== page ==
When you login to the ATAIX website, head over to your wallets. Click on “Deposit” on the top-right corner of the screen. In the “Choose Currency” dropdown, select Ethereum. If you’re sending Ether from a wallet, open the wallet and paste the address as the destination address. Alternatively, you can scan the QR code on the screen from your wallet. In case your Ether is locked up in an exchange, log in into the exchange, and paste the address as the withdrawal address. The transaction shouldn’t take long before it’s completed. The withdrawal process is similar, only that you’ll need to input your destination wallet address. Once you’ve withdrawn ether from ATAIX, you will be sent a confirmation email with a link on the email address that you used to register on the website. You will need to open this email and click on the link to confirm that the withdrawal process was indeed initiated by yourself. Once this is done, the ether will be sent to your destination wallet.

Bitcoin

As the oldest and first cryptocurrency to emerge, Bitcoin is the most popular blockchain project. It was introduced as an alternative to fiat currencies by an anonymous inventor, Satoshi Nakamoto.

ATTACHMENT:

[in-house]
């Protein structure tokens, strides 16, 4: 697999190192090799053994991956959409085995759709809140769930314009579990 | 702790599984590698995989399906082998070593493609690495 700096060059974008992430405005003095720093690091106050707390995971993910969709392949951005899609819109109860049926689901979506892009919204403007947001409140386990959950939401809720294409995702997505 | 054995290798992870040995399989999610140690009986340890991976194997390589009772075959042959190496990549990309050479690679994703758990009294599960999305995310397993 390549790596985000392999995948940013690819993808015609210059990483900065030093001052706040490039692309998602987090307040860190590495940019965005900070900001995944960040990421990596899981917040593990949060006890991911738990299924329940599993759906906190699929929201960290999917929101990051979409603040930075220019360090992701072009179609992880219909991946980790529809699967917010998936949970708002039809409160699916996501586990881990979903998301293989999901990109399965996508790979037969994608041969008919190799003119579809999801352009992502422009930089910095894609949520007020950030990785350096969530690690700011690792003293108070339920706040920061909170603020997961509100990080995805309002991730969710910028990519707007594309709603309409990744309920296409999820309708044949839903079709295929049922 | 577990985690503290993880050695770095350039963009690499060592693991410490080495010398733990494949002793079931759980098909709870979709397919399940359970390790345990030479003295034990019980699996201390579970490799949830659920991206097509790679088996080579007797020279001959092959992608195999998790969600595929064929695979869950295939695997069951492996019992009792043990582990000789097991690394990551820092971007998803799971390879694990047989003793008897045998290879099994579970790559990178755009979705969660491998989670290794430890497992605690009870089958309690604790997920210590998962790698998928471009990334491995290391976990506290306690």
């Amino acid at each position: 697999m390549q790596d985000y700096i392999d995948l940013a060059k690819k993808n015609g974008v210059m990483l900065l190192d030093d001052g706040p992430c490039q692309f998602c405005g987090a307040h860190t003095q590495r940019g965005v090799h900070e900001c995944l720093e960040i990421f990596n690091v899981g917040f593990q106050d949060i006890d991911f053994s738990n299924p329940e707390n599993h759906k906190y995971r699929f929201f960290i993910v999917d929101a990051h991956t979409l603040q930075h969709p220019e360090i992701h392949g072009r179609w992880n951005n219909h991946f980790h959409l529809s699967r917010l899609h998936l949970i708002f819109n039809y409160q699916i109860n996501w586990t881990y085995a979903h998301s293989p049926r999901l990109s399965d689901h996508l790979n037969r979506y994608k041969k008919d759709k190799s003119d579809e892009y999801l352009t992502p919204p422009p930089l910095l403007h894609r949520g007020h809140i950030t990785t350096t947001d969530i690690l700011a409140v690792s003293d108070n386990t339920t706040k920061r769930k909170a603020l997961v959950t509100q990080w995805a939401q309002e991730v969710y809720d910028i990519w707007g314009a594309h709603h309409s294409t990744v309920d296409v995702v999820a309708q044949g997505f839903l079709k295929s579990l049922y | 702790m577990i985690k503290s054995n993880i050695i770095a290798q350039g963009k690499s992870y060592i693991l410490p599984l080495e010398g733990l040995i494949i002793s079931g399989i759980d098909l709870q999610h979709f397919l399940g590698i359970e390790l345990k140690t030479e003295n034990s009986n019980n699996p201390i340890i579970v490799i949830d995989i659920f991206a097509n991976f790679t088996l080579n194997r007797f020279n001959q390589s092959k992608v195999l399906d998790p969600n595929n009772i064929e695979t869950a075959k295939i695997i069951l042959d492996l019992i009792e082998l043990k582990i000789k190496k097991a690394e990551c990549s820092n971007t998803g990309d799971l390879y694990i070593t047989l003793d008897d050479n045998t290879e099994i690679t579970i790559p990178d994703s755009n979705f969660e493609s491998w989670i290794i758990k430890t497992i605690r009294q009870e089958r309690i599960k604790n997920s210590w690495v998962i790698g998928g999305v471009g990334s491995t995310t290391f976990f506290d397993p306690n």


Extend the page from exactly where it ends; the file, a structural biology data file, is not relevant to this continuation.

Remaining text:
Since its launch in 2009, it has evolved to become the financial behemoth that it is today. At its peak in December 2017, a unit of Bitcoin (BTC) was trading at a historic price of $20,000. Because of its high value, Bitcoin is known more as a store of value than as a means of payment.

Bitcoin’s main goal was to decentralize the global financial sector. The underlying technology is the blockchain. Blockchain keeps a digital ledger of all transactions and is distributed to many computers, meaning that it cannot be altered by anyone and is not controlled by any central authority, like a central bank. Bitcoin’s white paper promises to deliver fast, low-cost, global payments that are safe and secure.

Consensus mechanism

Bitcoin uses a consensus mechanism known as Proof of Work algorithm. In its basic form, this mechanism enables users to verify and confirm all transactions on the blockchain to prevent double spending of coins.

The process of verifying and confirming transactions is commonly known as mining. Basically, miners solve hard mathematical puzzles to create blocks of transactions which they attach to the blockchain. They get rewarded with Bitcoins every time they generate a block. Usually, the reward is given to the miner who runs the longest chain in the blockchain.

How the wallet works

Cryptocurrencies like Bitcoin are digital assets and are stored in digital wallets. To store Bitcoin, you’ll need to install a digital wallet that’s compatible with BTC. The default wallet for BTC is Bitcoin Core. Digital wallets come in different kinds but serve the same purpose. Some are physical devices, while others are paper, software, mobile or online wallets. The wallets keep your private key that enables you to use the BTC address of your coins in the Bitcoin blockchain. The private key essentially allows you to sign off your transactions, or, to spend your coins.

Deposit/Withdrawal Process